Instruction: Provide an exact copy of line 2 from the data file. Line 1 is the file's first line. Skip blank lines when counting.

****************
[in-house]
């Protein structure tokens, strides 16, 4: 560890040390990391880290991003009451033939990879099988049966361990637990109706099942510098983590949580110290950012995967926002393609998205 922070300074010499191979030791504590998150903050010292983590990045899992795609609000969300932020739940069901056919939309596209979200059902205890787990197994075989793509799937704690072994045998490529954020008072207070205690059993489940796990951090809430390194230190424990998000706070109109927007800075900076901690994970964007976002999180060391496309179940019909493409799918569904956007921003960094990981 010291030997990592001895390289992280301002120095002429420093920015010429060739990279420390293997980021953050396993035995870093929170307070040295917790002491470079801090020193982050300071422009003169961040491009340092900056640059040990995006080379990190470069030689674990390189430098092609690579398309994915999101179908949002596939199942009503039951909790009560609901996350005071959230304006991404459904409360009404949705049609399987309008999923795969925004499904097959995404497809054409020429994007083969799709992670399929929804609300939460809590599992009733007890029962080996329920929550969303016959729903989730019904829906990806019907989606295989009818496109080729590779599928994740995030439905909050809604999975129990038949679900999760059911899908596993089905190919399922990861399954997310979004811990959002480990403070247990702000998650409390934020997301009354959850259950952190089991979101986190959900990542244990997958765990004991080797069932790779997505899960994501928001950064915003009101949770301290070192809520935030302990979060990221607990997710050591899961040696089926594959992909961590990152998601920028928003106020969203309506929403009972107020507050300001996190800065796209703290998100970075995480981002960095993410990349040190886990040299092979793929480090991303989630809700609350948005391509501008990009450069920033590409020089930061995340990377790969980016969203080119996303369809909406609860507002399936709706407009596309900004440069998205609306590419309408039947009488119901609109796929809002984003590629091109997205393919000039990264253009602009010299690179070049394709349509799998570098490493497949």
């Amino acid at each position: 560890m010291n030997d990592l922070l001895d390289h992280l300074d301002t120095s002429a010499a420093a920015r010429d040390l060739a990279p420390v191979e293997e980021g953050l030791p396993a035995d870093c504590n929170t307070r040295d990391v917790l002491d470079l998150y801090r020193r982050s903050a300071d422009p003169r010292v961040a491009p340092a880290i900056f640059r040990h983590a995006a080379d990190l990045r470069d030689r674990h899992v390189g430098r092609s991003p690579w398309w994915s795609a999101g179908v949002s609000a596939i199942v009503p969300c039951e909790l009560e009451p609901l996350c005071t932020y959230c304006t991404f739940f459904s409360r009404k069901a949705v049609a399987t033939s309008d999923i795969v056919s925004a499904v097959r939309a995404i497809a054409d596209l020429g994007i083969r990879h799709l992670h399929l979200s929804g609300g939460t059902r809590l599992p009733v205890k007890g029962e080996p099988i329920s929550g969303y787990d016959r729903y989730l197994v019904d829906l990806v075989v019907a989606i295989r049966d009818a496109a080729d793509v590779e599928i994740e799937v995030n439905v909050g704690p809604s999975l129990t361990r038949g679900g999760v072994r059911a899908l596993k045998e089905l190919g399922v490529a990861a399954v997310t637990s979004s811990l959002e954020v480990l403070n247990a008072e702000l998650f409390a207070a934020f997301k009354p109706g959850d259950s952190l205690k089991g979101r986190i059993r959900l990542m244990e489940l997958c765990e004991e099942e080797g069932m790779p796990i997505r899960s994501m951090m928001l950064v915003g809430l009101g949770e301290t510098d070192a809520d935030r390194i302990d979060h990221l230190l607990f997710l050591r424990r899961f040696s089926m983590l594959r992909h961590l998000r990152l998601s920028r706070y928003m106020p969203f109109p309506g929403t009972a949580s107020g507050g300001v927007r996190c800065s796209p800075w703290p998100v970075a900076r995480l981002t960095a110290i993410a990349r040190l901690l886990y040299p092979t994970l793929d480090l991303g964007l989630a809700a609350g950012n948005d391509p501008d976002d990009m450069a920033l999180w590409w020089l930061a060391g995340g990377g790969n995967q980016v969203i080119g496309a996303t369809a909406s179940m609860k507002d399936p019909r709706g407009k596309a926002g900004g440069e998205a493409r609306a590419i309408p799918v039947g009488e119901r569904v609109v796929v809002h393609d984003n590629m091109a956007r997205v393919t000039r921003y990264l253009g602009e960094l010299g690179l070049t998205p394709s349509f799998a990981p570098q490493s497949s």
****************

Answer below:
């Protein structure tokens, strides 16, 4: 560890040390990391880290991003009451033939990879099988049966361990637990109706099942510098983590949580110290950012995967926002393609998205 922070300074010499191979030791504590998150903050010292983590990045899992795609609000969300932020739940069901056919939309596209979200059902205890787990197994075989793509799937704690072994045998490529954020008072207070205690059993489940796990951090809430390194230190424990998000706070109109927007800075900076901690994970964007976002999180060391496309179940019909493409799918569904956007921003960094990981 010291030997990592001895390289992280301002120095002429420093920015010429060739990279420390293997980021953050396993035995870093929170307070040295917790002491470079801090020193982050300071422009003169961040491009340092900056640059040990995006080379990190470069030689674990390189430098092609690579398309994915999101179908949002596939199942009503039951909790009560609901996350005071959230304006991404459904409360009404949705049609399987309008999923795969925004499904097959995404497809054409020429994007083969799709992670399929929804609300939460809590599992009733007890029962080996329920929550969303016959729903989730019904829906990806019907989606295989009818496109080729590779599928994740995030439905909050809604999975129990038949679900999760059911899908596993089905190919399922990861399954997310979004811990959002480990403070247990702000998650409390934020997301009354959850259950952190089991979101986190959900990542244990997958765990004991080797069932790779997505899960994501928001950064915003009101949770301290070192809520935030302990979060990221607990997710050591899961040696089926594959992909961590990152998601920028928003106020969203309506929403009972107020507050300001996190800065796209703290998100970075995480981002960095993410990349040190886990040299092979793929480090991303989630809700609350948005391509501008990009450069920033590409020089930061995340990377790969980016969203080119996303369809909406609860507002399936709706407009596309900004440069998205609306590419309408039947009488119901609109796929809002984003590629091109997205393919000039990264253009602009010299690179070049394709349509799998570098490493497949």